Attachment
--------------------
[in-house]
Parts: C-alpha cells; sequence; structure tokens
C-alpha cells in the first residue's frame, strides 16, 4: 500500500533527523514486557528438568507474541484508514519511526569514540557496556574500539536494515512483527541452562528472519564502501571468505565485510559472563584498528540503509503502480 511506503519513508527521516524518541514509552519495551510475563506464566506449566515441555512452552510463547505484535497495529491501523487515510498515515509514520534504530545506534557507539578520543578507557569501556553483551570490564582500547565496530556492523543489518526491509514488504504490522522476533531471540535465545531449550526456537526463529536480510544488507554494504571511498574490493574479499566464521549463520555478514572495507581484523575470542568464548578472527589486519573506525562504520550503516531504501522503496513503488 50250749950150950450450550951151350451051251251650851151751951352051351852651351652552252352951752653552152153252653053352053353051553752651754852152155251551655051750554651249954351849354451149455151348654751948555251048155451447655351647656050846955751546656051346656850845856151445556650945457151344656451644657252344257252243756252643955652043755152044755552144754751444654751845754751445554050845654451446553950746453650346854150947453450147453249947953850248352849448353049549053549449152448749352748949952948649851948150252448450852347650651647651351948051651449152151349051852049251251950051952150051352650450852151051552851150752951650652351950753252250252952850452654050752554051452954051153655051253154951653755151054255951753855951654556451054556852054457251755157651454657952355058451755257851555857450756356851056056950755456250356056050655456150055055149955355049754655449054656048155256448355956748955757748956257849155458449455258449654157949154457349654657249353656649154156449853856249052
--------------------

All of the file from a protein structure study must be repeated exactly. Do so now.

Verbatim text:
[in-house]
Parts: C-alpha cells; sequence; structure tokens
C-alpha cells in the first residue's frame, strides 16, 4: 500500500533527523514486557528438568507474541484508514519511526569514540557496556574500539536494515512483527541452562528472519564502501571468505565485510559472563584498528540503509503502480 511506503519513508527521516524518541514509552519495551510475563506464566506449566515441555512452552510463547505484535497495529491501523487515510498515515509514520534504530545506534557507539578520543578507557569501556553483551570490564582500547565496530556492523543489518526491509514488504504490522522476533531471540535465545531449550526456537526463529536480510544488507554494504571511498574490493574479499566464521549463520555478514572495507581484523575470542568464548578472527589486519573506525562504520550503516531504501522503496513503488 50250749950150950450450550951151350451051251251650851151751951352051351852651351652552252352951752653552152153252653053352053353051553752651754852152155251551655051750554651249954351849354451149455151348654751948555251048155451447655351647656050846955751546656051346656850845856151445556650945457151344656451644657252344257252243756252643955652043755152044755552144754751444654751845754751445554050845654451446553950746453650346854150947453450147453249947953850248352849448353049549053549449152448749352748949952948649851948150252448450852347650651647651351948051651449152151349051852049251251950051952150051352650450852151051552851150752951650652351950753252250252952850452654050752554051452954051153655051253154951653755151054255951753855951654556451054556852054457251755157651454657952355058451755257851555857450756356851056056950755456250356056050655456150055055149955355049754655449054656048155256448355956748955757748956257849155458449455258449654157949154457349654657249353656649154156449853856249052